As the old saying goes: "rump kernels do not an OS make", and we need the rest of the bits that make up the OS side of the software stack from somewhere. These bits need to make it seem like the drivers in a rump kernel are running inside the NetBSD kernel, hence "smoke and mirrors". What is surprising is how little code needs to exist between the drivers and the hardware, just some hundreds of lines of code. More specifically, in the bare metal scenario we need support for:

  • low level machine dependent code
  • thread support and a scheduler
  • rump kernel hypercall layer
  • additionally: bundling the application into a bootable image

The figure below illustrates the rump kernel software stack. The arrows correspond to the above list (in reverse order). We go over the list starting from the top of the list (bottom of the figure).

rump kernel software stack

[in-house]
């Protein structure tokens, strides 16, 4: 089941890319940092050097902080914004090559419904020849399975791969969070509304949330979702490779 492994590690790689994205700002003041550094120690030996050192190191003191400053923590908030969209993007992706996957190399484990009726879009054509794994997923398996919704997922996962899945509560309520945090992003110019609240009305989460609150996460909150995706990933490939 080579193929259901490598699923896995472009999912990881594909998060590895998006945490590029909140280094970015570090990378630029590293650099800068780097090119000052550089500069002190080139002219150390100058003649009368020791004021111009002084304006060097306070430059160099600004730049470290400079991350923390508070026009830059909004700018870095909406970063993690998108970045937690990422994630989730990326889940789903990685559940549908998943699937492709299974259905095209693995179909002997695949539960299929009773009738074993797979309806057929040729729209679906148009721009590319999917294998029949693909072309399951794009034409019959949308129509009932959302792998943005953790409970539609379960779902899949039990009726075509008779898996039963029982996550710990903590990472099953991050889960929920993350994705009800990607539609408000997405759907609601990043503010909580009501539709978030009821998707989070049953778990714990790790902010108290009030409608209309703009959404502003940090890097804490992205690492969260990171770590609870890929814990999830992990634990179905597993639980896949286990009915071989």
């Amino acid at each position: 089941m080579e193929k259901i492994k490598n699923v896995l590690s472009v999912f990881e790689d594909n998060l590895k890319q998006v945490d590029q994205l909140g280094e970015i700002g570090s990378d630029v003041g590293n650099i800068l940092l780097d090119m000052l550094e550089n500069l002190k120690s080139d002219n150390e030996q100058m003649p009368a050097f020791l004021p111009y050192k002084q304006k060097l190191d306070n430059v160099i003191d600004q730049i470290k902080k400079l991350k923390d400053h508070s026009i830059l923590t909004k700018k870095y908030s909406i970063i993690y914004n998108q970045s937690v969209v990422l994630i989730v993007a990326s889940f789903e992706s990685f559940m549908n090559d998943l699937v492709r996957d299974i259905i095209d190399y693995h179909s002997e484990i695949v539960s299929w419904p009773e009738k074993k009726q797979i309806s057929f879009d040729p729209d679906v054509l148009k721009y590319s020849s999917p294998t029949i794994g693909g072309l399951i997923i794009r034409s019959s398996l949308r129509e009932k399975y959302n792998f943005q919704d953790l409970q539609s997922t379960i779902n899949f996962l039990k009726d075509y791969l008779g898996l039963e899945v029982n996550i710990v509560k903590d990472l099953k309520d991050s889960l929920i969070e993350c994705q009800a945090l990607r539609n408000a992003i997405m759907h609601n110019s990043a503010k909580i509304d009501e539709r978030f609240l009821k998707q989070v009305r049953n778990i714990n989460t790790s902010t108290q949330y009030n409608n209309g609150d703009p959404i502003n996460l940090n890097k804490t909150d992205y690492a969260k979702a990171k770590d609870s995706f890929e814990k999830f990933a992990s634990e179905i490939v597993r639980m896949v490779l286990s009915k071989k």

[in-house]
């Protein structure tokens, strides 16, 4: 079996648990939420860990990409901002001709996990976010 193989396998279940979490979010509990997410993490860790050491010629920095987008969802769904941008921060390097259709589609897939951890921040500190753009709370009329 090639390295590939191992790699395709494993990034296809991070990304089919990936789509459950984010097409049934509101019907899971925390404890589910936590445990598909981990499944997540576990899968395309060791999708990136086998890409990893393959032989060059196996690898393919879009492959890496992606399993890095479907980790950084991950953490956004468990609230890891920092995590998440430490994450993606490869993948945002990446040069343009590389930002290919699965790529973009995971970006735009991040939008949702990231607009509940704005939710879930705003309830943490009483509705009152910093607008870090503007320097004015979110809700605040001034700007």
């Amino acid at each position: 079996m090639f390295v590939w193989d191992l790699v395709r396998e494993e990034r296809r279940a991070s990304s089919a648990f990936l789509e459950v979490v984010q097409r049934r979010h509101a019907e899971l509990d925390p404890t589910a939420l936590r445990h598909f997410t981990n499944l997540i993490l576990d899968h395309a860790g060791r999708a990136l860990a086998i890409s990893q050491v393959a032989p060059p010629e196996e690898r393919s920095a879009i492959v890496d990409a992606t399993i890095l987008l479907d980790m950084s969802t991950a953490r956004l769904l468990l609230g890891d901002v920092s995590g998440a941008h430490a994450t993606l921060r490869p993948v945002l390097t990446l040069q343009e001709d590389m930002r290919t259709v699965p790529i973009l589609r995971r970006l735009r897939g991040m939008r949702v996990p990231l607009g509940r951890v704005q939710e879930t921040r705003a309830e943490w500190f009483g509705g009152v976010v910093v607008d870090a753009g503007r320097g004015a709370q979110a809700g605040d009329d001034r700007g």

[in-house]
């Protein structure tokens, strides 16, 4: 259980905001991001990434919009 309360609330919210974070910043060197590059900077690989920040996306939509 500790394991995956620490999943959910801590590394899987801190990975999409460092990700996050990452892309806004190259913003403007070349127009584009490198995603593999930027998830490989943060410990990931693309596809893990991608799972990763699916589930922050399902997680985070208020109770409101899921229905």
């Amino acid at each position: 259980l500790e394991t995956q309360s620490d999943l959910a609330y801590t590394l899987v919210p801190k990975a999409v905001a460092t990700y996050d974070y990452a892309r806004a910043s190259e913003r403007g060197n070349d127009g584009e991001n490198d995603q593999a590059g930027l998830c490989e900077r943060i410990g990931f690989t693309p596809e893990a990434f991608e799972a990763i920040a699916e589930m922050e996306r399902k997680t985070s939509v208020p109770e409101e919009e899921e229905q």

Low level machine dependent code is what the OS uses to get the CPU and devices to talking terms with the rest of OS. Before we can do anything useful, we need to bootstrap. Bootstrapping x86-32 is less work than one would expect, which incidentally is also why the OS runs only in 32bit mode (adding 64bit support would not likely be many hours of work — and patches are welcome). Thanks to the Multiboot specification, the bootstrap code is more or less just a question of setting the stack pointer and jumping to C code. In C code we need to parse the amount of physical memory available and initialize the console. Since NetBSD device drivers mainly use interrupts, we also need interrupt support for the drivers to function correctly. On x86, interrupt support means setting up the CPU's interrupt descriptor tables and programming the interrupt controller. Since rump kernels do not support interrupts, in addition we need a small interrupt stub that transfers the interrupt request to a thread context which calls the rump kernel. In total, the machine dependent code is only a few hundred lines. The OSDev.org wiki contains a lot of information which was useful when hammering the hardware into shape. The other source of x86 hardware knowledge was x86 support in NetBSD.